The fire raged and raged. It seemed it would never go out. Working on what looks to be East 64th or East 61st Street, firemen struggled to douse the flames that had already consumed houses up the block. But the white wall of smoke, billowing high into the sky, marched onward. Soon, it could overtake them.
The fire they fought was the worst in Cleveland’s history. It began when one of the natural gas tanks at East Ohio Gas Co. a few blocks away exploded. The extremely flammable gas spread the fire more than 20 blocks, lighting houses and cars. Vaporized gas made its way into gutters and sewers. Underground explosions shook the earth underfoot.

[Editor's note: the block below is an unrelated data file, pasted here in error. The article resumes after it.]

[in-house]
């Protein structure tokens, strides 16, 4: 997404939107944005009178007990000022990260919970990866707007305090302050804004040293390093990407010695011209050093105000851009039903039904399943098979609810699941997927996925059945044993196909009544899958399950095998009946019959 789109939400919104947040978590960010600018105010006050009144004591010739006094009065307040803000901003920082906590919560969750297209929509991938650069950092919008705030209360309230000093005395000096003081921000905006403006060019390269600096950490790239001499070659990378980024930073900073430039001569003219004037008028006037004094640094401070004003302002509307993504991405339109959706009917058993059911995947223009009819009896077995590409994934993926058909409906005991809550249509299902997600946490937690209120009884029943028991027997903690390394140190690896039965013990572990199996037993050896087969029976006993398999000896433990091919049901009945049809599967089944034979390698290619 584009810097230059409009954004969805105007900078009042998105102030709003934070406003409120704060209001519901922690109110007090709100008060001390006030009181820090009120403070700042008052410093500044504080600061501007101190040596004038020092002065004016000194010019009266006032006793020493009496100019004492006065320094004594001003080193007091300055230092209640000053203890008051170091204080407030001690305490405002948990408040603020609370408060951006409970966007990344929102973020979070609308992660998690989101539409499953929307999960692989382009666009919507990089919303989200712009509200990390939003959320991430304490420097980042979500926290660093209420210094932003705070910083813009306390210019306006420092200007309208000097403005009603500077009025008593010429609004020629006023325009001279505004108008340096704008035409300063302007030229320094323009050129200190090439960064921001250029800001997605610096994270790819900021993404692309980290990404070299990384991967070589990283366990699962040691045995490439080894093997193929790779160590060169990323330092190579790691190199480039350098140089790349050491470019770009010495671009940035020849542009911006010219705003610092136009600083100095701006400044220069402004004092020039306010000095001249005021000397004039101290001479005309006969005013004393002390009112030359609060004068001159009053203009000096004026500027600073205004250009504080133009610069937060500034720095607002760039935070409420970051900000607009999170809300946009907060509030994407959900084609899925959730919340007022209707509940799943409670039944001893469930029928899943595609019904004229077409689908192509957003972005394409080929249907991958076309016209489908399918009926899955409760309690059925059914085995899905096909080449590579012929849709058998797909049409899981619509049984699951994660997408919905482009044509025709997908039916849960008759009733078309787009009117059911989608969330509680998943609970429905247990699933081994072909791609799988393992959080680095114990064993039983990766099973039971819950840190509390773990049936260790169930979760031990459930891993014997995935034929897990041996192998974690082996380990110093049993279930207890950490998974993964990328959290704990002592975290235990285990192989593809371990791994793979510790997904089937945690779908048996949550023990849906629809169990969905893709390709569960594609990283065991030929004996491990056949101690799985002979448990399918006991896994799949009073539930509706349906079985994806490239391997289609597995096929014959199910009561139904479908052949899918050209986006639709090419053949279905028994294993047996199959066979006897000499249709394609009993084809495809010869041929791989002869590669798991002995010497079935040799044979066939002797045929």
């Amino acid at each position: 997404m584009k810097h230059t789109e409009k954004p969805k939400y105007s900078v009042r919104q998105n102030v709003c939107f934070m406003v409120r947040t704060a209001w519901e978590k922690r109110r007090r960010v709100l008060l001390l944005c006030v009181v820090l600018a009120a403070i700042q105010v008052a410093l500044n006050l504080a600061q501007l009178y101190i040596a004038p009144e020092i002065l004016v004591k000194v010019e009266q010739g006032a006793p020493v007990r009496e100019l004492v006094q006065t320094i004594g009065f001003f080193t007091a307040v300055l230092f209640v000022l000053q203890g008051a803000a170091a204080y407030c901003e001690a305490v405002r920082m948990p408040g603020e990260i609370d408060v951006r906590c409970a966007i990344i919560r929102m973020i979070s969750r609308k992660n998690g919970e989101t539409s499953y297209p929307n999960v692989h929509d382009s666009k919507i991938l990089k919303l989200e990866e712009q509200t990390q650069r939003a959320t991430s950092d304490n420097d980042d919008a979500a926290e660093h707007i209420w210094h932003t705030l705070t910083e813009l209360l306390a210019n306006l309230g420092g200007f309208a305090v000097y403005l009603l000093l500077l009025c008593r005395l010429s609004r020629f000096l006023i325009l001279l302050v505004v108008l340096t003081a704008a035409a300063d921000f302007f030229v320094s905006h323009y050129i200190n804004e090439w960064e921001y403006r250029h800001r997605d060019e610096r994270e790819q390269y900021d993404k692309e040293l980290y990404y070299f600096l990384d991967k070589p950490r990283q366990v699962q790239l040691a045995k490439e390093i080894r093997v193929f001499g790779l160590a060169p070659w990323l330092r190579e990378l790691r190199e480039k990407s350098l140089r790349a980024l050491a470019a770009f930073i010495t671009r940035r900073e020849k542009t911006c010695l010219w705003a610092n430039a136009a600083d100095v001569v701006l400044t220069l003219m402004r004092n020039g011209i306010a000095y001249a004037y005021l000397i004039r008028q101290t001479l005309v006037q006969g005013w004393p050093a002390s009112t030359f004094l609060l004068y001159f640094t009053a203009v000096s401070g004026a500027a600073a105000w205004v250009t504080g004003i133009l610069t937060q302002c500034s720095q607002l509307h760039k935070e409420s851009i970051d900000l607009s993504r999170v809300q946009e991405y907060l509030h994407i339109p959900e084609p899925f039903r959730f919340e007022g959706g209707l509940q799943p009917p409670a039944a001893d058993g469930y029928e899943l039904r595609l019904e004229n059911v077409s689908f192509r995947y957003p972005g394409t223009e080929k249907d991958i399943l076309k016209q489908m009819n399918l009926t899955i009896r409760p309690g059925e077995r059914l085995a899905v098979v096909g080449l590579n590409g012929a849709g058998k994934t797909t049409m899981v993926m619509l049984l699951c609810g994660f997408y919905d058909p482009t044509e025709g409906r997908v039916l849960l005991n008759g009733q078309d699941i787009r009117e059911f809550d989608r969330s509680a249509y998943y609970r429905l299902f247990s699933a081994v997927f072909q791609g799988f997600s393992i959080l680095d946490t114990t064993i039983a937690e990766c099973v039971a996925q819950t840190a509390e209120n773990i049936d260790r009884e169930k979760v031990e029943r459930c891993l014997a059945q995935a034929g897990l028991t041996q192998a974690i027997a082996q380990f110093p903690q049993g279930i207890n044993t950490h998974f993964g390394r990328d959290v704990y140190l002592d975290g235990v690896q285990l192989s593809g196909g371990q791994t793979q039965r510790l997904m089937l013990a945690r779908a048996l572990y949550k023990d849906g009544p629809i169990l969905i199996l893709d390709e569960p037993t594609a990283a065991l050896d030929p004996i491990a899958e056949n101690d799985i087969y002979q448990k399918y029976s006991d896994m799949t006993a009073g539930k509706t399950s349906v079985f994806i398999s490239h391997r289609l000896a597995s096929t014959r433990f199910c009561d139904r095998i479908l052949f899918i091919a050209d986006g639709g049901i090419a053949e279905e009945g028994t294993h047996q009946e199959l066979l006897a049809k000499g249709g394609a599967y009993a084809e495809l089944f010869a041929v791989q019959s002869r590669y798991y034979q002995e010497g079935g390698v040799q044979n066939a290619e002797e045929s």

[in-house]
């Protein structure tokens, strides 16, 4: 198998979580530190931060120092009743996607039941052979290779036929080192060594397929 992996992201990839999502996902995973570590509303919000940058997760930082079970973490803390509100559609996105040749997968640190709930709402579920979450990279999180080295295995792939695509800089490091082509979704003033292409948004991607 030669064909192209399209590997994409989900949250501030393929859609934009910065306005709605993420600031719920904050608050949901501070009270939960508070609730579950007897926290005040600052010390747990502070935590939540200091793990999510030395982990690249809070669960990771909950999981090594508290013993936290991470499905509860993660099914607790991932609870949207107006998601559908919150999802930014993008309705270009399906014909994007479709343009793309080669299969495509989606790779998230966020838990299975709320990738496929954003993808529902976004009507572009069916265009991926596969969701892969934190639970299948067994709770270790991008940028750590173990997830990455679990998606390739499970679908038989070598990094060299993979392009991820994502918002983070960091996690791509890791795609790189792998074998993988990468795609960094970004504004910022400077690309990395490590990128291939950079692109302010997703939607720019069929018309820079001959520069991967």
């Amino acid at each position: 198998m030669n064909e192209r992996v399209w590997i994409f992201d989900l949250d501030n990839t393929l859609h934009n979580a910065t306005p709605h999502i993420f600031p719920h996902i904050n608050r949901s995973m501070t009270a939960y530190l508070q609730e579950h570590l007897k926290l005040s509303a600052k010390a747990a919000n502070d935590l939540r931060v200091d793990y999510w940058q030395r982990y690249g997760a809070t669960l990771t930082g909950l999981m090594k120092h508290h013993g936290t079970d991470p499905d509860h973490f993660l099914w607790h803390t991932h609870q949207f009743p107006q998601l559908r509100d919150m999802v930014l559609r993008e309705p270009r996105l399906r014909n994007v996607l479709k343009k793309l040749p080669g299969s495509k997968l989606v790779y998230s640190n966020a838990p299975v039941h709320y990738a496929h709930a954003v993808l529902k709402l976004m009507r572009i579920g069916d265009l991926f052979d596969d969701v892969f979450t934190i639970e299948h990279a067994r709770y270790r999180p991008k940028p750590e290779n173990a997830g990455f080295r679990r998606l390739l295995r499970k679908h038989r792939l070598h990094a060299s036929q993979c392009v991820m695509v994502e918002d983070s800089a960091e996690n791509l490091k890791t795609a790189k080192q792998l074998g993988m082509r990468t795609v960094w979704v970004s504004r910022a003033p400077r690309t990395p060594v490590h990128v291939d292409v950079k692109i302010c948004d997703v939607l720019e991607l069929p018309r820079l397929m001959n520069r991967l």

When the fire calmed, Mayor Frank Lausche toured the rubble heaps, pointing out places he had played as a boy. “I lived here for a long time,” he said, toeing a pile of broken glass. Then he left for the safety of the perimeter.
The devastation was immense: 79 homes and two factories destroyed, 217 cars totaled, 680 people left homeless and 130 people dead. Storing natural gas near the civilian population had been a terrible mistake, The Cleveland Press editorialized. Almost an entire square mile of Cleveland was decimated.
Today, warehouses stand where houses once burned, including Sifco Industries, an aerospace manufacturer, and a complex used by Dominion Energy, which purchased East Ohio’s successor company in 2000.